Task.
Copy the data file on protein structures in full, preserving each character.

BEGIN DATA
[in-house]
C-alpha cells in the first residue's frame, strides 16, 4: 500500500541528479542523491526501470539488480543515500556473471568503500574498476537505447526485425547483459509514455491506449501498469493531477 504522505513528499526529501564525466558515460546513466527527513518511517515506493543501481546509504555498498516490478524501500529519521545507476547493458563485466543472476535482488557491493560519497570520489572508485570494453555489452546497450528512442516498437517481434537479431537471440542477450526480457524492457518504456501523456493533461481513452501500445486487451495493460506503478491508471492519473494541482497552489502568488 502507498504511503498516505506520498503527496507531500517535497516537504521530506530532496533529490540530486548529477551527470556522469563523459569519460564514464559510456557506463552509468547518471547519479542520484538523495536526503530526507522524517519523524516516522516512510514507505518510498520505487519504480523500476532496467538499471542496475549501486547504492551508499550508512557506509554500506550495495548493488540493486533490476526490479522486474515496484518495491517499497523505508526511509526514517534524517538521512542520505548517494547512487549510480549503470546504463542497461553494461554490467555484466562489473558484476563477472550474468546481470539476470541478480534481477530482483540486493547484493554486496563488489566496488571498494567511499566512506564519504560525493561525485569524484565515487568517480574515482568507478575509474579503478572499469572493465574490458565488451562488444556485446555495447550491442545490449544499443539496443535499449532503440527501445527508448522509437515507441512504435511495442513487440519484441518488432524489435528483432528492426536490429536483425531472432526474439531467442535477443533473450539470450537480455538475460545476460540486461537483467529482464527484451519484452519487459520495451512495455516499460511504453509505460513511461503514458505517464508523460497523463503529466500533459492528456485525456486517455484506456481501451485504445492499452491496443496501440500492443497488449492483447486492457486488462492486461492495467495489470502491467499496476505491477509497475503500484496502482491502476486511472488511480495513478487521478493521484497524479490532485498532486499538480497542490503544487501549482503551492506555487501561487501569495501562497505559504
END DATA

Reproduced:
[in-house]
C-alpha cells in the first residue's frame, strides 16, 4: 500500500541528479542523491526501470539488480543515500556473471568503500574498476537505447526485425547483459509514455491506449501498469493531477 504522505513528499526529501564525466558515460546513466527527513518511517515506493543501481546509504555498498516490478524501500529519521545507476547493458563485466543472476535482488557491493560519497570520489572508485570494453555489452546497450528512442516498437517481434537479431537471440542477450526480457524492457518504456501523456493533461481513452501500445486487451495493460506503478491508471492519473494541482497552489502568488 502507498504511503498516505506520498503527496507531500517535497516537504521530506530532496533529490540530486548529477551527470556522469563523459569519460564514464559510456557506463552509468547518471547519479542520484538523495536526503530526507522524517519523524516516522516512510514507505518510498520505487519504480523500476532496467538499471542496475549501486547504492551508499550508512557506509554500506550495495548493488540493486533490476526490479522486474515496484518495491517499497523505508526511509526514517534524517538521512542520505548517494547512487549510480549503470546504463542497461553494461554490467555484466562489473558484476563477472550474468546481470539476470541478480534481477530482483540486493547484493554486496563488489566496488571498494567511499566512506564519504560525493561525485569524484565515487568517480574515482568507478575509474579503478572499469572493465574490458565488451562488444556485446555495447550491442545490449544499443539496443535499449532503440527501445527508448522509437515507441512504435511495442513487440519484441518488432524489435528483432528492426536490429536483425531472432526474439531467442535477443533473450539470450537480455538475460545476460540486461537483467529482464527484451519484452519487459520495451512495455516499460511504453509505460513511461503514458505517464508523460497523463503529466500533459492528456485525456486517455484506456481501451485504445492499452491496443496501440500492443497488449492483447486492457486488462492486461492495467495489470502491467499496476505491477509497475503500484496502482491502476486511472488511480495513478487521478493521484497524479490532485498532486499538480497542490503544487501549482503551492506555487501561487501569495501562497505559504